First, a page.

A new maturity was evident in John McLaughlin's show at the Wax Museum last night. The 40-year-old British jazz guitarist harnessed his dazzling technical skills to the emotional requirements of the songs rather than to the showy requirements of his reputation. Moreover, while his former bands were either all-electric, like the Mahavishnu Orchestra, or all-acoustic, like Shakti, his new band features the best of both. McLaughlin played acoustic guitar exclusively last night but was backed by two Parisians--Katia Labeque and Franc,ois Couterier--on electric keyboards. They created broad, buzzing electric sheets of sound for McLaughlin's pinpoint notes to puncture.

The quintet was completed by French acoustic bassist Jean-Paul Celea and American drummer Tommy Campbell. On the showier pieces, the band picked up McLaughlin's fast, tricky phrases and returned them. The highlight, though, was a new composition, "Blues for Lech Walesa." It opened with slow, melancholy blues passages where McLaughlin's acoustic tone was particularly evocative. It then built to a jubilant swing section, much as Solidarity built to its own climax.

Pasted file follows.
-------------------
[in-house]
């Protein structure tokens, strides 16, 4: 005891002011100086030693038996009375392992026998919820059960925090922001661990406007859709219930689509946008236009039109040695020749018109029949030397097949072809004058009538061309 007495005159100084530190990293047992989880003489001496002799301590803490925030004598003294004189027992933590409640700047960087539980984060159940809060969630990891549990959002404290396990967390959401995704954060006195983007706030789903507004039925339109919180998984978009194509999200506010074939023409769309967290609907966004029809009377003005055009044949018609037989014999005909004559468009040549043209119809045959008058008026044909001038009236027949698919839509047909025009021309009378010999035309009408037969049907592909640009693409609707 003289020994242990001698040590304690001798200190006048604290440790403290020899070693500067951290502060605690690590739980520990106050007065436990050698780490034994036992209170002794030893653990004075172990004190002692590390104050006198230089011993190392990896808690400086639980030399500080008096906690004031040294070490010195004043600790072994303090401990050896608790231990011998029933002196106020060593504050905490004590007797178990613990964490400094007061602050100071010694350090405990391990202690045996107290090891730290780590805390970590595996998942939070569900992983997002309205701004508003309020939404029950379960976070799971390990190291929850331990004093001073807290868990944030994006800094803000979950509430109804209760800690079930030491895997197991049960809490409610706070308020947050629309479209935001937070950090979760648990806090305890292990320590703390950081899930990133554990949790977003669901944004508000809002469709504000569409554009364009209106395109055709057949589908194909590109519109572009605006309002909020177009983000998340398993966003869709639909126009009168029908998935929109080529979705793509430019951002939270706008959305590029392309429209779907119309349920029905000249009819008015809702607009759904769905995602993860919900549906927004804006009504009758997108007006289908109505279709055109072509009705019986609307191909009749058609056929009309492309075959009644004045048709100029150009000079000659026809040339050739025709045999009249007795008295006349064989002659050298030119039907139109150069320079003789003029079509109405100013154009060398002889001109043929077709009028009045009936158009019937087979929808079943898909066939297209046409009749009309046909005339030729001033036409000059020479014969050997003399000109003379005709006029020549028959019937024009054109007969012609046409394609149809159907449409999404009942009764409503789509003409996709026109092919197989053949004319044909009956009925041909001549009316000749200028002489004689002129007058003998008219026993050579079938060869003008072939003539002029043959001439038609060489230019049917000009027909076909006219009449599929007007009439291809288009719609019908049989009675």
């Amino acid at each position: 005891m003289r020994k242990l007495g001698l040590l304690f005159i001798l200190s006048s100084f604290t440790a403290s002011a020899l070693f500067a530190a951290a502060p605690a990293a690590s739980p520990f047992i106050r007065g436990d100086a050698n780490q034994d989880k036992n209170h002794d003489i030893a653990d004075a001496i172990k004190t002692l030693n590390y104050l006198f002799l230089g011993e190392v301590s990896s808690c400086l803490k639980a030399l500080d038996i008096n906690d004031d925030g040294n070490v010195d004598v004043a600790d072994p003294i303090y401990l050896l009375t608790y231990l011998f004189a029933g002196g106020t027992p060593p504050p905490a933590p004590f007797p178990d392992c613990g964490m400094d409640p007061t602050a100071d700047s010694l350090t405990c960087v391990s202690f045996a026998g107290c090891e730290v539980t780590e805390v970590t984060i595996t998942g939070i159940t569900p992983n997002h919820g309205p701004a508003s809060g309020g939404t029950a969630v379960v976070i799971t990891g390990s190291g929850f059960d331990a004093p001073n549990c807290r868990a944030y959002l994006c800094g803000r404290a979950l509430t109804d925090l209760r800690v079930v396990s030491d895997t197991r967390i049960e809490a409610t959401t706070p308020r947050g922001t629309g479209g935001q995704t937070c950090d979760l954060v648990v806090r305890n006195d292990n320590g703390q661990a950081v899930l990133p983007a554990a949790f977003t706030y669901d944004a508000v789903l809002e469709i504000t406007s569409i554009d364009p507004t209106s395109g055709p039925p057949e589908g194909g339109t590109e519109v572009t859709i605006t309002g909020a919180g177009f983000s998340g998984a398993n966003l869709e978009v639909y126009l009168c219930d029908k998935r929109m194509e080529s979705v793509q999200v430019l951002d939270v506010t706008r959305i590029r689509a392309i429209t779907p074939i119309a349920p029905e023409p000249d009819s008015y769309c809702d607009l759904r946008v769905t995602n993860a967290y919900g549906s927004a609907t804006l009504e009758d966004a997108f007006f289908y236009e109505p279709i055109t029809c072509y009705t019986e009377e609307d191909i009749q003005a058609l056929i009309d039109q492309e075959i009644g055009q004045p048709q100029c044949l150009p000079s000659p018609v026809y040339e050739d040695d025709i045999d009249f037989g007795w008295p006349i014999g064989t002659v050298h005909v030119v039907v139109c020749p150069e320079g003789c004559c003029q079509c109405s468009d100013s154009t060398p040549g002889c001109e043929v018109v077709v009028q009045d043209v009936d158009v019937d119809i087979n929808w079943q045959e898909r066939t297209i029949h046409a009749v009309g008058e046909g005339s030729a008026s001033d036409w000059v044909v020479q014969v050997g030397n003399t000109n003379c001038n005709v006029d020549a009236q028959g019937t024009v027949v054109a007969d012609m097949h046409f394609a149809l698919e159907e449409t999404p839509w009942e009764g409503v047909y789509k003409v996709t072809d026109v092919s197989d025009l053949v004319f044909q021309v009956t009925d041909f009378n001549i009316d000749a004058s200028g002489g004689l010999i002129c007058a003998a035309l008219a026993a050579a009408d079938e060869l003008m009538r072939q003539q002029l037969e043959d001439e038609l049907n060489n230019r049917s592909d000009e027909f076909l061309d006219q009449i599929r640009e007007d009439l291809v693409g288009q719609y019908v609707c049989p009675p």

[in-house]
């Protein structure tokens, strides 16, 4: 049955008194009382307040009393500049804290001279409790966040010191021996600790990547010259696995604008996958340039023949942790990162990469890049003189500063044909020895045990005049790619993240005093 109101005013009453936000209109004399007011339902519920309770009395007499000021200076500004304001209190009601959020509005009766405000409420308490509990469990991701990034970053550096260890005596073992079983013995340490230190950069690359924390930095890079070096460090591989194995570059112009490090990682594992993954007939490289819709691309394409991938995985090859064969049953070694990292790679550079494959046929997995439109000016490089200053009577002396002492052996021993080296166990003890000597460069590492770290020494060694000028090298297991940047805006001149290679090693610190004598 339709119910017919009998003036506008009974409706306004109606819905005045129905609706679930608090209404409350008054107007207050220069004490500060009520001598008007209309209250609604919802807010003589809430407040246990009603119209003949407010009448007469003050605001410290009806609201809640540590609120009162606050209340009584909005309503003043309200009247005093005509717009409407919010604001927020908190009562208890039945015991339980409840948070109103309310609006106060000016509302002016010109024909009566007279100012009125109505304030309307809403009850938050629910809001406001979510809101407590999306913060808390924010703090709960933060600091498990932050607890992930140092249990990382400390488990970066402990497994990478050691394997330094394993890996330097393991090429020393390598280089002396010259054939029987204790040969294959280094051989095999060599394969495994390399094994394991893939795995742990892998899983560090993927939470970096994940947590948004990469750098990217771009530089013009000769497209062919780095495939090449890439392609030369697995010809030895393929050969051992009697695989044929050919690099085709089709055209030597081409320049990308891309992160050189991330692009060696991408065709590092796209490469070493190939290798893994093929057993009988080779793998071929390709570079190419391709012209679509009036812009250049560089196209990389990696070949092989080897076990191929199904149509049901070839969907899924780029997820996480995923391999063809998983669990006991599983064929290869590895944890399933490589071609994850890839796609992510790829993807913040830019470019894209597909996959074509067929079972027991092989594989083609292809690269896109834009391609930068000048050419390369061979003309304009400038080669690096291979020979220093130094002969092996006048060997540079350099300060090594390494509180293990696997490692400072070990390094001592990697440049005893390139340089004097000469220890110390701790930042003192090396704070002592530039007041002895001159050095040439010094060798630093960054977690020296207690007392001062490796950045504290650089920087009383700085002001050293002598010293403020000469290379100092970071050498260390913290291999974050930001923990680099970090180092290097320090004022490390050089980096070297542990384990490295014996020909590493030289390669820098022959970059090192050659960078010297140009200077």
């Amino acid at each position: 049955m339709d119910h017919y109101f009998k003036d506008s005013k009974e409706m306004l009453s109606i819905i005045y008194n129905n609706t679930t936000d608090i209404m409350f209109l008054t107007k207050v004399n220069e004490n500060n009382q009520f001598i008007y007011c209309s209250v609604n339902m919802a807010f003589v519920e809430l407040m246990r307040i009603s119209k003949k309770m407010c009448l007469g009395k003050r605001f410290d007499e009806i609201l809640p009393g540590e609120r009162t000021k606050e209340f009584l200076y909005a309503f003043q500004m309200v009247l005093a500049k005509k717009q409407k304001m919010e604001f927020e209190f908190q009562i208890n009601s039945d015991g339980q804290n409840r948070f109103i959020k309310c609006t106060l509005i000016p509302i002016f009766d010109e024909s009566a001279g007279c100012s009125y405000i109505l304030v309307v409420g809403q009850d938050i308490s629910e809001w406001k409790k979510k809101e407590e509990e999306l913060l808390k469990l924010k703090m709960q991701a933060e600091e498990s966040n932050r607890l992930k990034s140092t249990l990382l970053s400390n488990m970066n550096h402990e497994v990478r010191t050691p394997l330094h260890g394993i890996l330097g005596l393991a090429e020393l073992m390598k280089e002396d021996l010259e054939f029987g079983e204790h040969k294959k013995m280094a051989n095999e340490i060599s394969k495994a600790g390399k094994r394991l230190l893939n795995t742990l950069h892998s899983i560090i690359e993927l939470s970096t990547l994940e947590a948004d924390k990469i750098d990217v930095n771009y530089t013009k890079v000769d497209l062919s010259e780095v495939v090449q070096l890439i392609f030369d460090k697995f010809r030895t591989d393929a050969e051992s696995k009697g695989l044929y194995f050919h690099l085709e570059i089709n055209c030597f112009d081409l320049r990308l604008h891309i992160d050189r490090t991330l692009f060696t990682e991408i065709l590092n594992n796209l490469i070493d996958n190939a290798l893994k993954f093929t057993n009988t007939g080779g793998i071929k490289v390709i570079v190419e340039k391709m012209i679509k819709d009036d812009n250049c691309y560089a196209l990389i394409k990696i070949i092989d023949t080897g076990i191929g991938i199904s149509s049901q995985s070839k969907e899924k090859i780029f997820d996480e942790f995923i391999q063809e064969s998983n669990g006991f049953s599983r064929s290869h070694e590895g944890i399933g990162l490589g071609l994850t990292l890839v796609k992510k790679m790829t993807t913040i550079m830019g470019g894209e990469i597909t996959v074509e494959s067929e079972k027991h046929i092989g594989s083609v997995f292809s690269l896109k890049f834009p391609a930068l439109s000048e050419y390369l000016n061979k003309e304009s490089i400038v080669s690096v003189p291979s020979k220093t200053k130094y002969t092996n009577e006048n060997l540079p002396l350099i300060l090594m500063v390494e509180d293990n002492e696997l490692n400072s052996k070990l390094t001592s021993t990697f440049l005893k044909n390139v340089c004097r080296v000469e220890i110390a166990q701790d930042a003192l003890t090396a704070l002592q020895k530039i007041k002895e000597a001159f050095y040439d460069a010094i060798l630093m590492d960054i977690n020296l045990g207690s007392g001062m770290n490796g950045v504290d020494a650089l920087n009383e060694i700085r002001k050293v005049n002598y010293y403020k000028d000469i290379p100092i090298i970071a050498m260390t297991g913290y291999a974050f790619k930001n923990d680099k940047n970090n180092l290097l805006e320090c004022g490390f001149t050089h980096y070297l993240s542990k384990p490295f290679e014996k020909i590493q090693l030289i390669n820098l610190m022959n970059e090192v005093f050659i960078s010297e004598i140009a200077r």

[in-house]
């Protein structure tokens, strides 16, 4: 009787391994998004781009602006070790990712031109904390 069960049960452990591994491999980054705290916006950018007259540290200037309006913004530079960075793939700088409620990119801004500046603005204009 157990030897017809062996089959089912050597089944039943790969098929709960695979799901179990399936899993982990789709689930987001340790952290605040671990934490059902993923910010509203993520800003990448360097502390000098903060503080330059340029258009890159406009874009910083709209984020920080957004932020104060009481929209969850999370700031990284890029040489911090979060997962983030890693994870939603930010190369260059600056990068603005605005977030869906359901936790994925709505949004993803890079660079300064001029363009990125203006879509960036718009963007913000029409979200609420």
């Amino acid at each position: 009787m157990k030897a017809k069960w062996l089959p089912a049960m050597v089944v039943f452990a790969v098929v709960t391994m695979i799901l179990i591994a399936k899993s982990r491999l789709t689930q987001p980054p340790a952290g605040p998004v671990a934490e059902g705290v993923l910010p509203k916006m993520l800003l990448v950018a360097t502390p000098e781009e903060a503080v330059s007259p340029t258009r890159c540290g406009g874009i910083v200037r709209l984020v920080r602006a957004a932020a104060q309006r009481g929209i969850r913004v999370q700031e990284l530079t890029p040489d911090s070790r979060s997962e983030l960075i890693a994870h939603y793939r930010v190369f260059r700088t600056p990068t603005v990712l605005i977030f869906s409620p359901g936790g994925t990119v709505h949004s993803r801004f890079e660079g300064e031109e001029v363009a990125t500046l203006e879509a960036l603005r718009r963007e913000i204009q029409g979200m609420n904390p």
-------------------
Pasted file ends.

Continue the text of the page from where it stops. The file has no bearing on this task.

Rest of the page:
Katia and Marielle Labeque opened the show with delightful duo piano recitals of George Gershwin's "Concerto in F," a best seller for them in Europe, and four Scott Joplin rags. Working from notation, the classically trained French sisters showed pristine precision but were surprisingly free of clutter or daintiness. Grinning at each other across facing Steinways, they gave Joplin's odd syncopations jaunty phrasing and pounded out Gershwin's big climaxes.